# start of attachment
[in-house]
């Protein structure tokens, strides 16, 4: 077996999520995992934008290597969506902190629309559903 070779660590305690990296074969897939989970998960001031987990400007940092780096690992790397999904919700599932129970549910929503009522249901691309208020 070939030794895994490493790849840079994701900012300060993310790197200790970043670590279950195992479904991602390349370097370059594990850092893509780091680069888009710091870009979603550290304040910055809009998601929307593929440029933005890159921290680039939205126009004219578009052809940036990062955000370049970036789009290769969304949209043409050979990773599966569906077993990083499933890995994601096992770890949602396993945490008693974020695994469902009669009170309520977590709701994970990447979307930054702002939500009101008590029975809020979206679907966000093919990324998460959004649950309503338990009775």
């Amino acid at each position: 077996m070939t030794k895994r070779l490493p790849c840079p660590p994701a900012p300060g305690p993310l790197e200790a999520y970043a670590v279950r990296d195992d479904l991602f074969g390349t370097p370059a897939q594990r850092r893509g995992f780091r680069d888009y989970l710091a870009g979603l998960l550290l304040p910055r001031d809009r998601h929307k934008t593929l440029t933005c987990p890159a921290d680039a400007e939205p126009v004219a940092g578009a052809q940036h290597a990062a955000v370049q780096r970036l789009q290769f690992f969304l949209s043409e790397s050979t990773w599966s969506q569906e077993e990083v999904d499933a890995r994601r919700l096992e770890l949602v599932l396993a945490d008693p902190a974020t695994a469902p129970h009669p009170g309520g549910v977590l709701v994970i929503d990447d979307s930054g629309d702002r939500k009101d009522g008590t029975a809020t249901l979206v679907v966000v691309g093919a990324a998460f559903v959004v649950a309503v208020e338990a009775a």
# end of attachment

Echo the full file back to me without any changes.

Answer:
[in-house]
């Protein structure tokens, strides 16, 4: 077996999520995992934008290597969506902190629309559903 070779660590305690990296074969897939989970998960001031987990400007940092780096690992790397999904919700599932129970549910929503009522249901691309208020 070939030794895994490493790849840079994701900012300060993310790197200790970043670590279950195992479904991602390349370097370059594990850092893509780091680069888009710091870009979603550290304040910055809009998601929307593929440029933005890159921290680039939205126009004219578009052809940036990062955000370049970036789009290769969304949209043409050979990773599966569906077993990083499933890995994601096992770890949602396993945490008693974020695994469902009669009170309520977590709701994970990447979307930054702002939500009101008590029975809020979206679907966000093919990324998460959004649950309503338990009775």
């Amino acid at each position: 077996m070939t030794k895994r070779l490493p790849c840079p660590p994701a900012p300060g305690p993310l790197e200790a999520y970043a670590v279950r990296d195992d479904l991602f074969g390349t370097p370059a897939q594990r850092r893509g995992f780091r680069d888009y989970l710091a870009g979603l998960l550290l304040p910055r001031d809009r998601h929307k934008t593929l440029t933005c987990p890159a921290d680039a400007e939205p126009v004219a940092g578009a052809q940036h290597a990062a955000v370049q780096r970036l789009q290769f690992f969304l949209s043409e790397s050979t990773w599966s969506q569906e077993e990083v999904d499933a890995r994601r919700l096992e770890l949602v599932l396993a945490d008693p902190a974020t695994a469902p129970h009669p009170g309520g549910v977590l709701v994970i929503d990447d979307s930054g629309d702002r939500k009101d009522g008590t029975a809020t249901l979206v679907v966000v691309g093919a990324a998460f559903v959004v649950a309503v208020e338990a009775a």